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Behold Corinna pale - the jealous wife!
Her spouse, good easy man! she makes a drone,
Demure he sits, his eyes are not his own!
Speaks he unguarded of another's charms?
A mistress ! quick her soul is up

in arms.
She raves, she sighs, the tears obedient start,
And well she plays the loud virago's part.
How long, Corinna, to conviction blind,
Wilt thou torment thyself, and all mankind,
With jealous fancies, with suppos'd neglects ?
-She most deserves suspicion, who suspects.

Prudella, cautious nymph! behind her fan, Gives many an artful leer at odious Man; With paint and patches tries, a silly crime ! To hide the fearful ravages of time. When in the Park she takes her night parade, We ask, what spectre 'tis that haunts the shade. She sings an air-the connoisseur that hears, Would swear a jack were winding in his ears; She joins the dance-the graces in a fume, Behold the hideous sprite, and quit the room.

Chloe, whom perjur'd wits engaging call,
Is pleas'd with half mankind, and pleases all.
She goes to church on ev'ry Sabbath day,
But fashionable people never pray!
If parsons are polite, 'tis very well,

But Chloe can't endure the name of hell.
If some fond fool confess a tender smart,
She smiles encouragement, then breaks his heart.
Beware how Chloe's kindnesses beguile,
Her frown is not so fatal as her smile.

Poor Sappho, forc'd to wed against her will The man she hates; and, more provoking still, A thing that ev'ry woman hates alive, A toothless, doting rogue of sixty-five ! At midnight balls, and masquerades is seen, And fashionable routs, to cure the spleen; Her ancient lord, a martyr For Sappho calls in vain-my lady's out! Stung with the pangs of jealousy, he swears, Sappho returns, and wonders at his airs ; To prove her faith, calls Betty, and the saints, And if occasion suit, my lady faints.

the gout,

But who is she, that sits with head awry, Lank is her form, and haggard is her eye, Her garments turn'd in many a mazy fold, Frantic she seems and ghastly to behold? 'Tis sad Calista, who, with brandish'd quill, Makes ghosts appear, and vampires rise, at will; She writes for demons', not for man's applause, And is herself the fury that she draws.

“ High life is charming, say what people will !"
Cries Mistress Fustian, hot from Holborn Hill;
“0, who would breathe this vulgar city air,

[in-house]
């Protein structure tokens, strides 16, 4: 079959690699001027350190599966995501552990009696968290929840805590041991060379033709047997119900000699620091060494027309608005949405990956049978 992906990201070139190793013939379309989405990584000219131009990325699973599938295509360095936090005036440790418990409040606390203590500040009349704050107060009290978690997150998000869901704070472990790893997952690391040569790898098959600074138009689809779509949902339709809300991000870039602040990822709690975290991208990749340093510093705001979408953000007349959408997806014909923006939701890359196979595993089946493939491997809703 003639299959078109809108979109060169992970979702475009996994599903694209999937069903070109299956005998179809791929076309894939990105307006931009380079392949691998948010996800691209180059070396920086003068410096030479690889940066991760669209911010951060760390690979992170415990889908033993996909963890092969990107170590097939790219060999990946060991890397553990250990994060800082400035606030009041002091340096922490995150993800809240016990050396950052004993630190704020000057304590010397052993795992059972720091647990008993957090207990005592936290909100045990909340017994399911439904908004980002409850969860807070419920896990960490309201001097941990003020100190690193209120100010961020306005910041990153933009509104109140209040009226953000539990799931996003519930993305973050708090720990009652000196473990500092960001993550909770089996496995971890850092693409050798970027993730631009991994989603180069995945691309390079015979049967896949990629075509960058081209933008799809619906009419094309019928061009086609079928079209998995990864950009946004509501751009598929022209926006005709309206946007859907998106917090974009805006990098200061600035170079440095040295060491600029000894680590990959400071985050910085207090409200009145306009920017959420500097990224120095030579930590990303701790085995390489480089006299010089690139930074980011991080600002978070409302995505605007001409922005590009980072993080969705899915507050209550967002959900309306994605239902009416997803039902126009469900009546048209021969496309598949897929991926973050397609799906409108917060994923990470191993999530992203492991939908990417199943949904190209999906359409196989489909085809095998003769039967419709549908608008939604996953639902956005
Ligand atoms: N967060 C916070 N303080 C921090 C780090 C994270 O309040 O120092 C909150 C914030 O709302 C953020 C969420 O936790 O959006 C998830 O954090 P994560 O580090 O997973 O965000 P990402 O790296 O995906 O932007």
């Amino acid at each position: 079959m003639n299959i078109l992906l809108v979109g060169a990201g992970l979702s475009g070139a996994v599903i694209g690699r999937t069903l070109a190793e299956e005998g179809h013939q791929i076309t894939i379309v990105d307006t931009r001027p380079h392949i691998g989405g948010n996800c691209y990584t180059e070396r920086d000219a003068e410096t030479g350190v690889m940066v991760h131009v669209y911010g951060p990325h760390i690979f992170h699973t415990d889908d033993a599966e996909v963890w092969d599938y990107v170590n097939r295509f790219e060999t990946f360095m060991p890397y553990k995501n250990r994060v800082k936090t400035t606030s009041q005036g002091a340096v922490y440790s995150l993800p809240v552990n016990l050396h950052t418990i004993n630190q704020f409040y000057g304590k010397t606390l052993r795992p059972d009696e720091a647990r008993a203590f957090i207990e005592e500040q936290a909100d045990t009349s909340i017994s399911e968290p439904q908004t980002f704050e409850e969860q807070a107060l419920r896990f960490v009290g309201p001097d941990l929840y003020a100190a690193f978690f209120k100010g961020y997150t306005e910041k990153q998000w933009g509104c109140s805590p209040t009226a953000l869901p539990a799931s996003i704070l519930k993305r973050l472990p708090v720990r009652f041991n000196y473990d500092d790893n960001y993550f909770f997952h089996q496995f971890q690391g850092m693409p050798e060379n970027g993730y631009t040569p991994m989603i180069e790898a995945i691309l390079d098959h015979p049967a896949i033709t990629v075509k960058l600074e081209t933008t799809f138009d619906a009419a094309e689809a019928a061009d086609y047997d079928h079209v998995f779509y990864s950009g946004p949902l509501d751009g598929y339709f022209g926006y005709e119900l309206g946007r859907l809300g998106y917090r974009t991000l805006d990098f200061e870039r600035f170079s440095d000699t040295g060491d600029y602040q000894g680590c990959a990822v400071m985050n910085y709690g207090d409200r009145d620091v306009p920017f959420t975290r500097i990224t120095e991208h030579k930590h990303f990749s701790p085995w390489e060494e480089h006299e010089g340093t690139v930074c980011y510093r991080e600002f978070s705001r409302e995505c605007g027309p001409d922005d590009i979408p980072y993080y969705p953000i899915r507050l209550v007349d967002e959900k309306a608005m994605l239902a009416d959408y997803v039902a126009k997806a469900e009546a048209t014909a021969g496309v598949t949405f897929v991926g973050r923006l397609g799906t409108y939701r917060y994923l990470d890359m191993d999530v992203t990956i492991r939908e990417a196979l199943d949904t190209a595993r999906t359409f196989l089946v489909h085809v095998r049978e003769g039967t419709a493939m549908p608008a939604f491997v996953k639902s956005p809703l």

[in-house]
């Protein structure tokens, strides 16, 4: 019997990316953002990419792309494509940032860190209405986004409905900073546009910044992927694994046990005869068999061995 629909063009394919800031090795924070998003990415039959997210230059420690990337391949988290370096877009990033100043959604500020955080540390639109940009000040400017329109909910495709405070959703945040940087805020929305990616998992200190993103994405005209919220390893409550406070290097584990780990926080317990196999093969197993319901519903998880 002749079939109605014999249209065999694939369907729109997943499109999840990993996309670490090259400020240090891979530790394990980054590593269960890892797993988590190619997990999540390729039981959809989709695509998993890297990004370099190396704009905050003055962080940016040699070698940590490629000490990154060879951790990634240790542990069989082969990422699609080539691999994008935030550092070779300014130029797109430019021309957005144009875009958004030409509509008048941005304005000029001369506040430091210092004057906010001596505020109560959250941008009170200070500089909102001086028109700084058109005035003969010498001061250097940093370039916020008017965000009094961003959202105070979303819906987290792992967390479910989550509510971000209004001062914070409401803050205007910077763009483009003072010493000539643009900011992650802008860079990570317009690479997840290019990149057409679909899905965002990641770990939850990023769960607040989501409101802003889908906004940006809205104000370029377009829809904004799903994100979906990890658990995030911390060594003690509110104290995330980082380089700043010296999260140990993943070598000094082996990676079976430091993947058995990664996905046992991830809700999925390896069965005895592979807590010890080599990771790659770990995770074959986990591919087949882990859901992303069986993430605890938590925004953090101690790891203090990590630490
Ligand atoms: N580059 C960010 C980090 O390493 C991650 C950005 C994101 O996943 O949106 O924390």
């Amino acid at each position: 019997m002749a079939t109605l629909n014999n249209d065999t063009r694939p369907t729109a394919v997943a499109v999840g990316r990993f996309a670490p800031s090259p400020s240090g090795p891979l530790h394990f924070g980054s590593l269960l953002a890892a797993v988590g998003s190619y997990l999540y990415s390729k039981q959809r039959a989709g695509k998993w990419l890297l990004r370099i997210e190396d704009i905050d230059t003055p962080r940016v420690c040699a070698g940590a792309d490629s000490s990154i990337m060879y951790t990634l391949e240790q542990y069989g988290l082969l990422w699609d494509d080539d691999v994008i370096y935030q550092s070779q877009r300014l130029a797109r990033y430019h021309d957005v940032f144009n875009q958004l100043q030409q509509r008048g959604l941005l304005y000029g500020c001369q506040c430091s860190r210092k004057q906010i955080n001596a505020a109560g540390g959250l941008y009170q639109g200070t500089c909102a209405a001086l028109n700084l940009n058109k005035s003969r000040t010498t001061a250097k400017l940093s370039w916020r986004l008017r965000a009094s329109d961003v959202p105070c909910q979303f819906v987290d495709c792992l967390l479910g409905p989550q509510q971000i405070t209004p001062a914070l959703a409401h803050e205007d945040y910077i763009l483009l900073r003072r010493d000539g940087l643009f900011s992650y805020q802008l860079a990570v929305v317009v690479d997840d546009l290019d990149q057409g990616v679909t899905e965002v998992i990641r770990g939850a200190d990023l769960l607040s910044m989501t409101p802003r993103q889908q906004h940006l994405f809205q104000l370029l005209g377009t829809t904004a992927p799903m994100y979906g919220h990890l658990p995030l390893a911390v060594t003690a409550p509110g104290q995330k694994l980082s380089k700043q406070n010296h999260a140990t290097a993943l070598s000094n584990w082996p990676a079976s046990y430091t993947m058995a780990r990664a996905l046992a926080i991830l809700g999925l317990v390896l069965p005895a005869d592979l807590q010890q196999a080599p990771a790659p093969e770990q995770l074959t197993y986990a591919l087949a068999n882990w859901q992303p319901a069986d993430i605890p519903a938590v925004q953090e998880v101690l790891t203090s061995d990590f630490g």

When honest folks might drive a coach and pair ?
My spouse, dull soul! would rather grub the while,
Than sport a handsome house, and live in style."
By fortune's freaks see Madam Fustian plac'd
High in the realms of elegance and taste;
A well-bred dame, she leaves her bed at noon,
Sups with the sun, and breakfasts with the moon!
At balls and concerts the presiding belle,
For who indeed can dance or sing so well ?
At fashion's fane she rules the varying year,
For who will dress so gay,

and
Ah! must I tell the sequel of the tale?
Poor Madam Fustian's purse begins to fail !
The house is sold, the servants all dismiss'd,
Her luckless husband dreads the bailiff's fist;
Such mad presumption all her friends deride,
Guests at her routs, and sharers of her pride!
And Mistress Fustian, much against her will,
Returns to breathe the air of Holborn Hill!

pay so dear?

Why sits Clarinda in her garb of woe?
Her spouse, sweet mourner! died a week ago;
Frantic with grief, she sent for Lady D,
Implor’d her tears, and company to tea.

For six long days, a penance truly hard !
She never saw a play, nor touch'd a card;
The seventh, the woeful widow (custom pleads !)
Puts off her sorrow, and puts on her weeds.

My Lady Cynthia oft, of gaming sick, Will lose her charming temper, with a trick. Nubilia wears a patch, contriving belle! To hide a speck; a mask would do as well. How Flavia’s face, and Flavia's picture strike; The cause is plain, they're painted much alike! () then shall truth the voice of satire hush? Fair virtue's true complexion is a blush !

But one I know, sweet subject of my lays, Whose beauty still is only second praise ; In action graceful, as in sense refin'd, The softest manners, with the chastest mind: Uniting all that we design to please, The charms of temper, elegance, and ease; A fond expression, never reach'd by art, Which speaks the glowing language of the heart !

Charms such as these, nor deem the picture rare, Shall render beauty more divinely fair. When man's warm passions, with resistless sway, Bear virtue, truth, and reason far away ;

One soft persuasive smile shall soon reprove,
And call him back to liberty and love.

Dear Stella, to my moral verse attend, Forgive the censor, and believe the friend. May ev'ry bliss that softens life, or cheers, Charm thy young days, and crown thy riper years ! Fair is the prospect in life's op'ning morn, The rose is fair, but still retains the thorn! The world will tempt thee with alluring praise, And Folly lead thee to her fairy maze, But 0, beware! and shun the dang'rous way, They flatter beauty only to betray; And still through life, in thy desire to please, Retain thy soft simplicity and ease. To charm by art let others vainly seek, What art can reach the blossom on thy cheek? And while through life's uncertain path we stray, Hope for our guide to lead us on the way, Say, shall the Muse thy gentle steps attend, Pleas'd to become thy monitor and friend? To tell thee oft how thousands are undone, What paths to follow, and what ills to shun; That vice, though late, shall meet severest doom, That virtue lives and blossoms in the tomb.

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